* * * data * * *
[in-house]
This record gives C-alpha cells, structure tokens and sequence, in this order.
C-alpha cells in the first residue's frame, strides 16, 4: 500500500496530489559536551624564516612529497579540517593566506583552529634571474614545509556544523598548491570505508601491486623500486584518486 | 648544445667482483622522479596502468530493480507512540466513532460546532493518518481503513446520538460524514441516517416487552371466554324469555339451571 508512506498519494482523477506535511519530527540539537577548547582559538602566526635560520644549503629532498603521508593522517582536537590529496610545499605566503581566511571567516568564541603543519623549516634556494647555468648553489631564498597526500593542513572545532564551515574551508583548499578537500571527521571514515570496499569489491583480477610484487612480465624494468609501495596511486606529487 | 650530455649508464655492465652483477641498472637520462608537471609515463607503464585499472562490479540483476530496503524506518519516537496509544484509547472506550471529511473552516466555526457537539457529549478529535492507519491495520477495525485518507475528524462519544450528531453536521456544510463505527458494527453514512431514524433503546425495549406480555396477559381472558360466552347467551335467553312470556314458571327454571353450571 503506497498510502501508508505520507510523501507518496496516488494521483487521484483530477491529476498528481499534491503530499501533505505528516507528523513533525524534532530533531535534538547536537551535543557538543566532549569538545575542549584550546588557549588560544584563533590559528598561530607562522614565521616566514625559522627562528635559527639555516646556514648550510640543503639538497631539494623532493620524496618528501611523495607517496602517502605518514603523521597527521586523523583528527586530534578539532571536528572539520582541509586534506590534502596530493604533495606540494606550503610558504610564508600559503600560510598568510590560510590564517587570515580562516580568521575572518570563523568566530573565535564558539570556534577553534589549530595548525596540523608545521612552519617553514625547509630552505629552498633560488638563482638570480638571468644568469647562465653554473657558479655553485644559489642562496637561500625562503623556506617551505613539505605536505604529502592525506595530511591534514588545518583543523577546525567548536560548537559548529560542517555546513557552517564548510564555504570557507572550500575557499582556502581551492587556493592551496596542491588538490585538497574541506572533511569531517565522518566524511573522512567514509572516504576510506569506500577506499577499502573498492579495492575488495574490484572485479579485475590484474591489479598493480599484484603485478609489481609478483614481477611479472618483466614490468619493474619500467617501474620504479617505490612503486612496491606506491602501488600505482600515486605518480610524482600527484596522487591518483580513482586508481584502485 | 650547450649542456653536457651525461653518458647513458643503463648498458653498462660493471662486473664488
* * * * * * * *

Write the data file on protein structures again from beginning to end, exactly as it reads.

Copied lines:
[in-house]
This record gives C-alpha cells, structure tokens and sequence, in this order.
C-alpha cells in the first residue's frame, strides 16, 4: 500500500496530489559536551624564516612529497579540517593566506583552529634571474614545509556544523598548491570505508601491486623500486584518486 | 648544445667482483622522479596502468530493480507512540466513532460546532493518518481503513446520538460524514441516517416487552371466554324469555339451571 508512506498519494482523477506535511519530527540539537577548547582559538602566526635560520644549503629532498603521508593522517582536537590529496610545499605566503581566511571567516568564541603543519623549516634556494647555468648553489631564498597526500593542513572545532564551515574551508583548499578537500571527521571514515570496499569489491583480477610484487612480465624494468609501495596511486606529487 | 650530455649508464655492465652483477641498472637520462608537471609515463607503464585499472562490479540483476530496503524506518519516537496509544484509547472506550471529511473552516466555526457537539457529549478529535492507519491495520477495525485518507475528524462519544450528531453536521456544510463505527458494527453514512431514524433503546425495549406480555396477559381472558360466552347467551335467553312470556314458571327454571353450571 503506497498510502501508508505520507510523501507518496496516488494521483487521484483530477491529476498528481499534491503530499501533505505528516507528523513533525524534532530533531535534538547536537551535543557538543566532549569538545575542549584550546588557549588560544584563533590559528598561530607562522614565521616566514625559522627562528635559527639555516646556514648550510640543503639538497631539494623532493620524496618528501611523495607517496602517502605518514603523521597527521586523523583528527586530534578539532571536528572539520582541509586534506590534502596530493604533495606540494606550503610558504610564508600559503600560510598568510590560510590564517587570515580562516580568521575572518570563523568566530573565535564558539570556534577553534589549530595548525596540523608545521612552519617553514625547509630552505629552498633560488638563482638570480638571468644568469647562465653554473657558479655553485644559489642562496637561500625562503623556506617551505613539505605536505604529502592525506595530511591534514588545518583543523577546525567548536560548537559548529560542517555546513557552517564548510564555504570557507572550500575557499582556502581551492587556493592551496596542491588538490585538497574541506572533511569531517565522518566524511573522512567514509572516504576510506569506500577506499577499502573498492579495492575488495574490484572485479579485475590484474591489479598493480599484484603485478609489481609478483614481477611479472618483466614490468619493474619500467617501474620504479617505490612503486612496491606506491602501488600505482600515486605518480610524482600527484596522487591518483580513482586508481584502485 | 650547450649542456653536457651525461653518458647513458643503463648498458653498462660493471662486473664488